I Published My First eBook: The Carpenter’s Son
Recently I just finished getting a book I had been working on for several years edited, formatted, and finally published! I started writing this book about six or so years ago. When I began writing this book, I had no illusions that it would ever earn me a dime. It was for the most part an experimental project that allowed me to have a creative outlet. When I began writing this book I had just finished school at Sheridan College for Journalism in 2007. I was lucky enough to find employment in the middle of a Great Recession. Jobs were scarce, and jobs related to Journalism were even scarcer
During this time I worked for a magazine who hired me as an Editorial Coordinator. For the most part what I wrote was dictated not on value or substance, but on what was profitable to sell to advertisers. I was fully aware of the magazine industry’s necessity to sell advertisement to advertisers; especially when that is their only form of revenue. Editorial content is different. Yes, you can potentially write articles relative to the products being advertised in the magazine. But, if the advertisement determines the content of your product; the magazine will be limited. Your product is inferior. People don’t read magazines to be sold bottles of cologne or cans of cola. The articles have to hold some value.
I had various other personal and professional problems with the job, which lead me to walking away from it. Foolishly I left the job in way too short of a period of time to get a reference out of it. I was limited in options. Through emailing and networking I was able to find something a month later. I had an internship lined up for a popular news company in Toronto. I was told that the internship would last for six months in length. I would be required to complete 25-30 hours a week. The job would start at 12 midnight and end at 7 or 8 in the morning. I had bills to pay. I just went from making almost no money to potentially making no money at at all. I turned the opportunity down, and potentially walked away from the creative arts altogether.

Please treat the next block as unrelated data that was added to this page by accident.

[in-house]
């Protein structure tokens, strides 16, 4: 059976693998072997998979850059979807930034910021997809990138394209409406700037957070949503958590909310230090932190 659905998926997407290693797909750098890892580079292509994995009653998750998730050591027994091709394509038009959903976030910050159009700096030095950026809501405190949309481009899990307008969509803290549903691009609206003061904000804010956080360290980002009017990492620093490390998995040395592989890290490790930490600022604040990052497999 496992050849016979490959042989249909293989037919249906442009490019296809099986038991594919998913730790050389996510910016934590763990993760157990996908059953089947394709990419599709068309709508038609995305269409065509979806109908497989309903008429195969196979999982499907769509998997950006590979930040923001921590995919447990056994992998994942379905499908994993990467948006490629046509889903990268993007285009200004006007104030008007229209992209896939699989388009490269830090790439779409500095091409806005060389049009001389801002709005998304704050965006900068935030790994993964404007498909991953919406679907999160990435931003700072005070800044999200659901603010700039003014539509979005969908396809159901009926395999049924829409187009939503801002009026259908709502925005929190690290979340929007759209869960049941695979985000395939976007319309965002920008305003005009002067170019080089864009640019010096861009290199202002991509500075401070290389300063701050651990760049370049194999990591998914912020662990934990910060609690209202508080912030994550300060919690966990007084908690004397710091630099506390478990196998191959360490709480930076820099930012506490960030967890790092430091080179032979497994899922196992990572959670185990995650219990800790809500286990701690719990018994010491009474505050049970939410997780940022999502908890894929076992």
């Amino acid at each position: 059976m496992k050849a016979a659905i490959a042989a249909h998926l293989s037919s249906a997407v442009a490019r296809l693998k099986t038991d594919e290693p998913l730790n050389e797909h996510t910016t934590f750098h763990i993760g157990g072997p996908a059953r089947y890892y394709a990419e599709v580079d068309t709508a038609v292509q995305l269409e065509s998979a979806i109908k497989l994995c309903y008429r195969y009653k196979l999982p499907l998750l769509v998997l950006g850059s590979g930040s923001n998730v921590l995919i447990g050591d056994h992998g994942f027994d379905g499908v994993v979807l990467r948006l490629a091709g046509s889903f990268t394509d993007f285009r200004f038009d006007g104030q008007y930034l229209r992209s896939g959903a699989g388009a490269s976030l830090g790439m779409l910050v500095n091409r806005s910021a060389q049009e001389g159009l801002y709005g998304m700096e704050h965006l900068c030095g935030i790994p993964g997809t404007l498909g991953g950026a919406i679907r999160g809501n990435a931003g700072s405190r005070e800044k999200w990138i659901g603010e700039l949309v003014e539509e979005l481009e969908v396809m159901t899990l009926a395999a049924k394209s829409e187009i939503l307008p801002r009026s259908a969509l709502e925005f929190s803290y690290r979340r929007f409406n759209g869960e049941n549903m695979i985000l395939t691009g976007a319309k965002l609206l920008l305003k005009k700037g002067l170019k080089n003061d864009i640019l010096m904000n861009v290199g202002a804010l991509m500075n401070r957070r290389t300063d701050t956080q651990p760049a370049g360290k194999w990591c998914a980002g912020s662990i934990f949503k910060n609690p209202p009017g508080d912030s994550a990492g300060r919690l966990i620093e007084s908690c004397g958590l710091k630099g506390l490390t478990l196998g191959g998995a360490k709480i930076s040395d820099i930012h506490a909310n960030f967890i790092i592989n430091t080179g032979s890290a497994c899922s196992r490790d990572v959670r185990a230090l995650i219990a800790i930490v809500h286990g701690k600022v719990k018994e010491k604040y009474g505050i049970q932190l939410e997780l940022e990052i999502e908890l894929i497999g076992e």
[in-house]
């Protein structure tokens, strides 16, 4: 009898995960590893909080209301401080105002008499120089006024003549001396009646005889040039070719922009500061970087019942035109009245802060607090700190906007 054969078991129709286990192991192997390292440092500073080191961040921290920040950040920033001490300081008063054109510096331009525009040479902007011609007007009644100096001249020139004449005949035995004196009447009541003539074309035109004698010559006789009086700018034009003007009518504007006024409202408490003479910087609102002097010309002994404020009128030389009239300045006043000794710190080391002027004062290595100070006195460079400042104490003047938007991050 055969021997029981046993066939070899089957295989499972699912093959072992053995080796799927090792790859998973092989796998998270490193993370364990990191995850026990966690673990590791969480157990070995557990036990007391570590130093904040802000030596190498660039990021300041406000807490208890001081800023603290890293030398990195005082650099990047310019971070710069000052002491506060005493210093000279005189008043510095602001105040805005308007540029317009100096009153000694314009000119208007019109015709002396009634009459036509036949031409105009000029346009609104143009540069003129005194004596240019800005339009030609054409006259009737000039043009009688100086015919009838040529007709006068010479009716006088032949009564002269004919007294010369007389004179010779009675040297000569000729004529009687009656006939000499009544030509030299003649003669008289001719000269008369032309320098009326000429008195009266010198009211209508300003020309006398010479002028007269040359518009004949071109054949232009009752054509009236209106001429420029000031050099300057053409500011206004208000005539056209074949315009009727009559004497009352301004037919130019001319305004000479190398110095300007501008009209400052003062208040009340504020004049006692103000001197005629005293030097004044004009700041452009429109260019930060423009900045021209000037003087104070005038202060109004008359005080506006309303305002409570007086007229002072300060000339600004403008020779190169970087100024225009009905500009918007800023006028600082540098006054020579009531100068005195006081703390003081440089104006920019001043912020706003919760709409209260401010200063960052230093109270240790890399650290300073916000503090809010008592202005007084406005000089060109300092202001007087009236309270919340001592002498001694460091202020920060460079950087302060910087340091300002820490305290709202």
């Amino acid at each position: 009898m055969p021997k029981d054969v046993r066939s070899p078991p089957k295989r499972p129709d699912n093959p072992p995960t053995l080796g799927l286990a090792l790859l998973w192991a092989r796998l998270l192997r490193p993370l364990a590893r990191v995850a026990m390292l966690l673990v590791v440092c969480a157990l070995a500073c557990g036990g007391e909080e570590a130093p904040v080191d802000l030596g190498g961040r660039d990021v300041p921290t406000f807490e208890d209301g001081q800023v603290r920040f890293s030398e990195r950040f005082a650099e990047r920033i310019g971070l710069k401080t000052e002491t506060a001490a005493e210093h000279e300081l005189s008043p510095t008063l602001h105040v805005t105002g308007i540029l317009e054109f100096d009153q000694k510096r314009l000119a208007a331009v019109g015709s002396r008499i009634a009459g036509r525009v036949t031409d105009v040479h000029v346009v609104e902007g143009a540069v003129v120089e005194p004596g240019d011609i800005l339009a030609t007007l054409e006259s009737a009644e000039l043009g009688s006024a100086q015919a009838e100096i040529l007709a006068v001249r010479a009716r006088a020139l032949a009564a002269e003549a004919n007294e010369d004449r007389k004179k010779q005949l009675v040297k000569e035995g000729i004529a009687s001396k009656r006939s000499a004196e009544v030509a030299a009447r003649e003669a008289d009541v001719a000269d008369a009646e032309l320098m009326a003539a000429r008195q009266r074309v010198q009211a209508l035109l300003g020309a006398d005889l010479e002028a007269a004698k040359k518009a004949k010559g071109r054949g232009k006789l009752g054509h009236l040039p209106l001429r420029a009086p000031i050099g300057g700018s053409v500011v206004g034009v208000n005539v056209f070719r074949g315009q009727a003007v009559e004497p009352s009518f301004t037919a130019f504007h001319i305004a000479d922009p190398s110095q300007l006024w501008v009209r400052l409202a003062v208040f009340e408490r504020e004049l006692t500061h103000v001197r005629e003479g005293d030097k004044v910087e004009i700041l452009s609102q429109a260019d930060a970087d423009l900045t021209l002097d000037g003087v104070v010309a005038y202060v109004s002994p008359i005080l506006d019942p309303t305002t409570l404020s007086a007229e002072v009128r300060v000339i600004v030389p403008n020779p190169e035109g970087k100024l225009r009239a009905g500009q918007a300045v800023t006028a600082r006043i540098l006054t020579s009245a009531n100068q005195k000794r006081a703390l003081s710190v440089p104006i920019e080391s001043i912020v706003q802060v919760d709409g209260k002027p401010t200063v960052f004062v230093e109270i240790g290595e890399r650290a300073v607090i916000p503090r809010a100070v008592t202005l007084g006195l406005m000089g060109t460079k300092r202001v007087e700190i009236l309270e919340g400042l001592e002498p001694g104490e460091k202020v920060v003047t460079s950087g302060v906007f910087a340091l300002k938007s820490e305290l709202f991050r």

Bitterness is a bitch. It’s infectious. I wasn’t the only person who got dealt a bad hand of cards. Most people graduating around the same time as me were experiencing the same problems I was. Writing the novel helped. I began to accept two realities;
1) Journalism was not likely going to pan out for me.
2) I could still be involved in creative arts, regardless if I collected a salary from it.
Currently I work in a school supporting students with special needs. Mainly I work with students who require help with academics, social skills, and behaviour. I get up every morning knowing that I’m helping to support the development of another human being. It’s tiring, it’s fun, and it’s never the same.
This blog and creative writing currently meet one of my most basic needs as a human being. The need to express myeself.
The book is a series of stories that mainly follow one character, Brian Morrison. Brian was born and raised in Nebraska. He is nearing adulthood and seeks to travel to Alaska. He is seeking opportunity, exposure, and adventure. The book is set in the 1950s, which was filled with optimism, prosperity, and social turmoil. As people in America were adapting to life after WWII; some felt disenfranchised by the various opportunities available to them at that time. The book explores the various themes of war, mass consumption, immigration, increase in personal wealth, and racism to name a few.